Monday 8 October 2018

The Cinema Museum - Bookstall, Blinking Buzzards, Roger Moore Film Festival, Kennington Classics

 Cinema Museum Bookstall October 13th

Blinking Buzzards October 13th

Roger Moore Film Festival October 14th

Kennington Classics October 14th
Cinema Museum Bookstall, Saturday October 13th 2pm-5pm
In addition to books, magazines and stills there will be some films, equipment and other items surplus to our requirements.

Entry is free, so what are you waiting for?  Pop down and see what treasures you can discover!
Blinking Buzzards, Saturday October 13th @ 4pm-7pm
The UK Buster Keaton Society. Quarterly meeting of the society dedicated to the appreciation of the silent comedian.
The last meeting of the year is a request session, so expect to see beloved gems chosen by Society members.
Entry free to members, with £10 annual membership available at the door.
Roger Moore Film Festival - Live and Let Die (1973) & The Wild Geese (1978), Sunday October 14th @ 1:30pm
For the third Roger Moore Film Festival we’re turning to Roger’s first outing as Bond, Live and Let Die (1973). With its exploitation of the blaxploitation genre and Wings title sequence soundtrack it’s a great early 70s period piece.
Drugs and race relations also feature in The Wild Geese (1978). Roger Moore is Lt Shawn Flynn, a gun for hire who, in a spot of bother due to his anti narcotic principles, accepts an assignment from his former Army Colonel to join a band of mercenaries. As the Wild Geese attempt to rescue the imprisoned President of a southern African nation, colonial politics go under a 1970s microscope. As you might expect for a film starring Roger, Richard Harris and Richard Burton the only thing higher than the body count is that of the whiskey bottles – it ain’t half hot mum!!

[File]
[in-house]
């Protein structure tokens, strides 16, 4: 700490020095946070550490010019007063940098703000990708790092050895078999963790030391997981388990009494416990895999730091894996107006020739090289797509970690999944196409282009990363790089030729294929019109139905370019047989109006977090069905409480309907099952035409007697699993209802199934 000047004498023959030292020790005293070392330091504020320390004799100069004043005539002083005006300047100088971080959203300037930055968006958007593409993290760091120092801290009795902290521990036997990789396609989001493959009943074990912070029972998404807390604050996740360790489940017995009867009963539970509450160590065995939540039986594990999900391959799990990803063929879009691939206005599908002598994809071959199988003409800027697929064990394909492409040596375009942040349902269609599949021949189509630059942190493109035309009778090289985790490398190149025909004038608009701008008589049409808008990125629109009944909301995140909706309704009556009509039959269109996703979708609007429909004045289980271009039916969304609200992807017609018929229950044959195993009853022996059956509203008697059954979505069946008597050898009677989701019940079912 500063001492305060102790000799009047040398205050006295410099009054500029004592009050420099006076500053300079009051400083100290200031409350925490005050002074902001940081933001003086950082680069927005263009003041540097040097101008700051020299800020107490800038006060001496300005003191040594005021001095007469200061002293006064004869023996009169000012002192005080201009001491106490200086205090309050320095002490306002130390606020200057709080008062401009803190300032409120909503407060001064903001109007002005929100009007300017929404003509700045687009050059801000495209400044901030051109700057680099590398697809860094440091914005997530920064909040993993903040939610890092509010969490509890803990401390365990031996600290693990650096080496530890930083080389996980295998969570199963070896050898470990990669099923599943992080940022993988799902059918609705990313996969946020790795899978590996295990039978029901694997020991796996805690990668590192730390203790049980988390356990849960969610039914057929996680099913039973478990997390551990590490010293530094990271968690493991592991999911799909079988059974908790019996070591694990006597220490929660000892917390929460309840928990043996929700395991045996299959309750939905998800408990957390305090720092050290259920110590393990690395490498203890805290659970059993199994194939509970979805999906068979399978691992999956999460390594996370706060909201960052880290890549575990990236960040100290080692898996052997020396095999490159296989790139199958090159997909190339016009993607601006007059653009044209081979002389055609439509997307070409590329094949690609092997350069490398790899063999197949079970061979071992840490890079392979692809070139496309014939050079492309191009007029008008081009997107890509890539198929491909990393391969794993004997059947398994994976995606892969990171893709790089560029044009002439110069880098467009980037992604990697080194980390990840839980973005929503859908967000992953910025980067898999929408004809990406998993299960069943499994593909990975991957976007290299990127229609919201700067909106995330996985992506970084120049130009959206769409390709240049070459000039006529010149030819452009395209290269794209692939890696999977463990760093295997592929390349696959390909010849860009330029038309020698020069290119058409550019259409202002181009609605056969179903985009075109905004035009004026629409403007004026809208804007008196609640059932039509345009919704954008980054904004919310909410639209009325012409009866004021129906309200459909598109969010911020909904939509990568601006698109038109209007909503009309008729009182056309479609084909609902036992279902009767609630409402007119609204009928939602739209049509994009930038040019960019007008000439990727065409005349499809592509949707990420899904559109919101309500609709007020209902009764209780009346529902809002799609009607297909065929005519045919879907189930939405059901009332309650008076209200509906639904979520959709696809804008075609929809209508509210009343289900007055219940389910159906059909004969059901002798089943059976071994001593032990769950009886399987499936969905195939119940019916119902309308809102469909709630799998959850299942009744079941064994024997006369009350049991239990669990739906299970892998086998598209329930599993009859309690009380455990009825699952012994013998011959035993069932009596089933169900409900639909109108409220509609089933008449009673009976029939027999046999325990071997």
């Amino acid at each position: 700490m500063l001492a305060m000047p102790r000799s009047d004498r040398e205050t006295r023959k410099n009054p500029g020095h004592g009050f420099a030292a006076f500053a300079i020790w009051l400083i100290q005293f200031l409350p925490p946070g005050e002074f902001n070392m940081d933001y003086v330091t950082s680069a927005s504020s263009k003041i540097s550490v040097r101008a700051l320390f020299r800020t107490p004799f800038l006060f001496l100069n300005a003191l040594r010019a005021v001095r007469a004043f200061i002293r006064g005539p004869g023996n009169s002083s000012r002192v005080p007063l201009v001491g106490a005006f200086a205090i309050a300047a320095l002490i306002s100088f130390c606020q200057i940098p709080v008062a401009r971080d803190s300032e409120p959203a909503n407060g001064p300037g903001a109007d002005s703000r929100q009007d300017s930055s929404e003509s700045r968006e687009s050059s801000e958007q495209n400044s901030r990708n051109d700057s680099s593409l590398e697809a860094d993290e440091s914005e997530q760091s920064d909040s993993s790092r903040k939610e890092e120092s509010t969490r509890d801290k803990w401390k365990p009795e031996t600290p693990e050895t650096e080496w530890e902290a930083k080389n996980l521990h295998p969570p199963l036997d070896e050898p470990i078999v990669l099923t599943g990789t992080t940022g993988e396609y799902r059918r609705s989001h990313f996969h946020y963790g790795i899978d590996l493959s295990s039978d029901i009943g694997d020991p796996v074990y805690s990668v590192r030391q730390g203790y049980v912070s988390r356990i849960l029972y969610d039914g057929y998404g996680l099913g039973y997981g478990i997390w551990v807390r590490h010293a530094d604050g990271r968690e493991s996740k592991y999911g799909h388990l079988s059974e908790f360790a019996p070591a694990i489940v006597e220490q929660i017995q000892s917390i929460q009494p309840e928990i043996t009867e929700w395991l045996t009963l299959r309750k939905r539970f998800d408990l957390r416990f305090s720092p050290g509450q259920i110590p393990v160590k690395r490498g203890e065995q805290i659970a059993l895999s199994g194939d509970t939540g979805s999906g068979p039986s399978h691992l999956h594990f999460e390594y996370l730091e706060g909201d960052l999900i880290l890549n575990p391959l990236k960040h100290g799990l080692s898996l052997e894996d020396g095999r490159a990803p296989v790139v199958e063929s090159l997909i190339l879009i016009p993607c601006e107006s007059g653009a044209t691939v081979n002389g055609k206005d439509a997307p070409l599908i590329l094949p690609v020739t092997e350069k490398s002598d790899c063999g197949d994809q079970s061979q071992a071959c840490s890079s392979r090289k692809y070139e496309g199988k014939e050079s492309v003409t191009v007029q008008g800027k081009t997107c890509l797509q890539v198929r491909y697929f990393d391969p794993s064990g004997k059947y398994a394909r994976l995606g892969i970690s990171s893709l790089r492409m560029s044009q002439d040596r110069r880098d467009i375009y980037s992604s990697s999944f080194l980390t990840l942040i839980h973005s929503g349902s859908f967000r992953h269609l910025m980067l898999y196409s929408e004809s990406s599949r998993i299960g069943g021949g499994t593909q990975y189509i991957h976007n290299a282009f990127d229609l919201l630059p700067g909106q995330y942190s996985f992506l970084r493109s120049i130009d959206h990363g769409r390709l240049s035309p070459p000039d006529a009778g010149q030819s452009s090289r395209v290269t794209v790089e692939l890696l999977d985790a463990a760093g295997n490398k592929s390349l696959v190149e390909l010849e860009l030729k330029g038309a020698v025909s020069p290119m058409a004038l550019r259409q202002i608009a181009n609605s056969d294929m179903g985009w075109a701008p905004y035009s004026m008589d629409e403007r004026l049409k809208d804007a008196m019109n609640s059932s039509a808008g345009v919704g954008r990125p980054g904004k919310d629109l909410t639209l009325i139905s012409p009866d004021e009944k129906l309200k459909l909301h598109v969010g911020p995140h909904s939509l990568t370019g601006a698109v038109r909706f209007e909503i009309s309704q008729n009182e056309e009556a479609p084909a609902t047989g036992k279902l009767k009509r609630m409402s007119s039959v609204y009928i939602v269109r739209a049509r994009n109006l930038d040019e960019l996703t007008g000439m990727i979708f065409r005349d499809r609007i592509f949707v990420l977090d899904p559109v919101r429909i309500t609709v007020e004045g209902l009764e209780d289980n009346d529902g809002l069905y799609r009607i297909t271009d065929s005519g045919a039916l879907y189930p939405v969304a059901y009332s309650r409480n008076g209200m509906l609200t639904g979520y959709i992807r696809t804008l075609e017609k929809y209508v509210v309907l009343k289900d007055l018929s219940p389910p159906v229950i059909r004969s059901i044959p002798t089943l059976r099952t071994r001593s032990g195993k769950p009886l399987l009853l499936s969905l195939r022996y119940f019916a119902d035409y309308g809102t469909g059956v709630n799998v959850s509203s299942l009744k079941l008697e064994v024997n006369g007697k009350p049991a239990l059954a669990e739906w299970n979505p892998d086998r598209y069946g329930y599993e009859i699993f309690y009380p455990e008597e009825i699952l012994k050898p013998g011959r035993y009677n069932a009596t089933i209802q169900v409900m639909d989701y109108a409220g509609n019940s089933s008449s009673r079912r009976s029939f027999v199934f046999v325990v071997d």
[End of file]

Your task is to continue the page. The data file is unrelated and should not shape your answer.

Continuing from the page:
Advance tickets are £12 (£8 concession) - click below to purchase from Billetto or call 020 7840 2200 to purchase directly from the Museum.
Buy Now
Kennington Classics presents; Brooklyn (2015), Sunday October 14th @ 2:30pm
Brooklyn (2015), is based on the novel by Colm Tóibín, adapted for the screen by Nick Hornby and directed by John Crowley. It stars Saoirse Ronan, Emory Cohen and Domhnall Gleeson, with Julie Walters and Jim Broadbent in supporting roles.
Lured by the promise of America, Eilis (Ronan) departs Ireland and the comfort of her mother’s home for the shores of New York City. Her initial homesickness is replaced by the freedom of a well-paid job and an intoxicating romance. But family tragedy brings her back to her homeland, and Eilis is forced to choose between two countries and decide where her happiness truly lies.

Advance tickets are £6 - click below to purchase from Billetto or call 020 7840 2200 to purchase directly from the Museum.
Buy Now


On Wednesday 26th September, London’s much-missed Scala Cinema reopened in the same King’s Cross building, for one night only, to launch a major new publication “Scala Cinema 1978-1993” by Jane Giles (FAB Press). Lavishly illustrated with over 1000 pictures, including every Scala monthly programme from 1978-1993, the book presents a history of the Scala going back to its’ roots in 18th-century Fitzrovia.
The launch event captured the essence of the Scala, with a Space Invaders tournament; the screening of trailers for some of the 4200+ films that showed at the cinema; a display of martial arts in memory of the Kung Fu films which screened on Sundays; a dance homage to the Scala’s most-screened film Thundercrack!; live music from Cramps tribute band Das Clamps, and Simon Boswell & his band playing his iconic soundtracks to Santa Sangre and films by Dario Argento.
And as a nod to the many benefit screenings that were a regular part of the Scala programme, the event included a raffle which raised over £250 for the Cinema Museum (we’re happy to have provided some of the pictures in the Scala book). The raffle was drawn at 9.30pm by special guest actor Bill Nighy, pictured here with producer Stephen Woolley, Phil Clark of the Cinema Museum and author Jane Giles (photo by Ali Catterall).
Among the 15 prizes, one for every year of the Scala’s run, were cinema tickets from Everyman, Picturehouse and Curzon, who also threw in some terrific Blu-rays, as did Arrow Films and Powerhouse Films; membership of the Regent Street Cinema; membership to MUBI (event supporters alongside IMDB and BFI/Film London); Shock Around the Clock collectables; a signed copy of Graham Humphreys’ Scala Cinema book illustration; a rare poster for the launch event; a framed Scala programme from 1992 and a signed copy of the book, Scala Cinema 1978-1993.

Scala Cinema 1978-1993 by Jane Giles with a foreword by Stephen Woolley is available in shops from early November or in advance from FAB Press (